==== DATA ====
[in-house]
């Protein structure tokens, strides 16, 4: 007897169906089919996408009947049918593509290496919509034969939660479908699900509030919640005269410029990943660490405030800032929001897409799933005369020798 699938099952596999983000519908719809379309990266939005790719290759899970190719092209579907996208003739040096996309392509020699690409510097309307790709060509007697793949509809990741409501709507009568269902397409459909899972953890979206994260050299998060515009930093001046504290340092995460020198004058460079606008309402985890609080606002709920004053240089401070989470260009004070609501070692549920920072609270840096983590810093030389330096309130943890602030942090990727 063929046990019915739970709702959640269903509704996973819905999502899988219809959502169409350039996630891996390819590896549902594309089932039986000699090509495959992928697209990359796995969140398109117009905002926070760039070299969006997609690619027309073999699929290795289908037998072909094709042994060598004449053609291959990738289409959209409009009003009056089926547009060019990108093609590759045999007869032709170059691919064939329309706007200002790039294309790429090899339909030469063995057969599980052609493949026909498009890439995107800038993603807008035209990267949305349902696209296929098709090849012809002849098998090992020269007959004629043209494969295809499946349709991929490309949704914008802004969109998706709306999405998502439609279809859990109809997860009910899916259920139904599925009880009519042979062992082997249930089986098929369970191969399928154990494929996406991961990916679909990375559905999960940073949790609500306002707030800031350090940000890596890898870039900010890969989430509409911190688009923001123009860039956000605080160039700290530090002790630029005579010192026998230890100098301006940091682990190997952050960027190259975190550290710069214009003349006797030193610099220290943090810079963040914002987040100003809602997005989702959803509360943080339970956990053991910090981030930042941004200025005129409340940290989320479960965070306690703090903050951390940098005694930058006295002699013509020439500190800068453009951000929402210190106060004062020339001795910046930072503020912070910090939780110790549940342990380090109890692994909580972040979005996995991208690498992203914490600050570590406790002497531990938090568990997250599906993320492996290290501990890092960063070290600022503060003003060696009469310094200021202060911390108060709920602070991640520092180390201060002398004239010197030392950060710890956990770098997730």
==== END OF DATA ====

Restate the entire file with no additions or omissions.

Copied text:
[in-house]
């Protein structure tokens, strides 16, 4: 007897169906089919996408009947049918593509290496919509034969939660479908699900509030919640005269410029990943660490405030800032929001897409799933005369020798 699938099952596999983000519908719809379309990266939005790719290759899970190719092209579907996208003739040096996309392509020699690409510097309307790709060509007697793949509809990741409501709507009568269902397409459909899972953890979206994260050299998060515009930093001046504290340092995460020198004058460079606008309402985890609080606002709920004053240089401070989470260009004070609501070692549920920072609270840096983590810093030389330096309130943890602030942090990727 063929046990019915739970709702959640269903509704996973819905999502899988219809959502169409350039996630891996390819590896549902594309089932039986000699090509495959992928697209990359796995969140398109117009905002926070760039070299969006997609690619027309073999699929290795289908037998072909094709042994060598004449053609291959990738289409959209409009009003009056089926547009060019990108093609590759045999007869032709170059691919064939329309706007200002790039294309790429090899339909030469063995057969599980052609493949026909498009890439995107800038993603807008035209990267949305349902696209296929098709090849012809002849098998090992020269007959004629043209494969295809499946349709991929490309949704914008802004969109998706709306999405998502439609279809859990109809997860009910899916259920139904599925009880009519042979062992082997249930089986098929369970191969399928154990494929996406991961990916679909990375559905999960940073949790609500306002707030800031350090940000890596890898870039900010890969989430509409911190688009923001123009860039956000605080160039700290530090002790630029005579010192026998230890100098301006940091682990190997952050960027190259975190550290710069214009003349006797030193610099220290943090810079963040914002987040100003809602997005989702959803509360943080339970956990053991910090981030930042941004200025005129409340940290989320479960965070306690703090903050951390940098005694930058006295002699013509020439500190800068453009951000929402210190106060004062020339001795910046930072503020912070910090939780110790549940342990380090109890692994909580972040979005996995991208690498992203914490600050570590406790002497531990938090568990997250599906993320492996290290501990890092960063070290600022503060003003060696009469310094200021202060911390108060709920602070991640520092180390201060002398004239010197030392950060710890956990770098997730």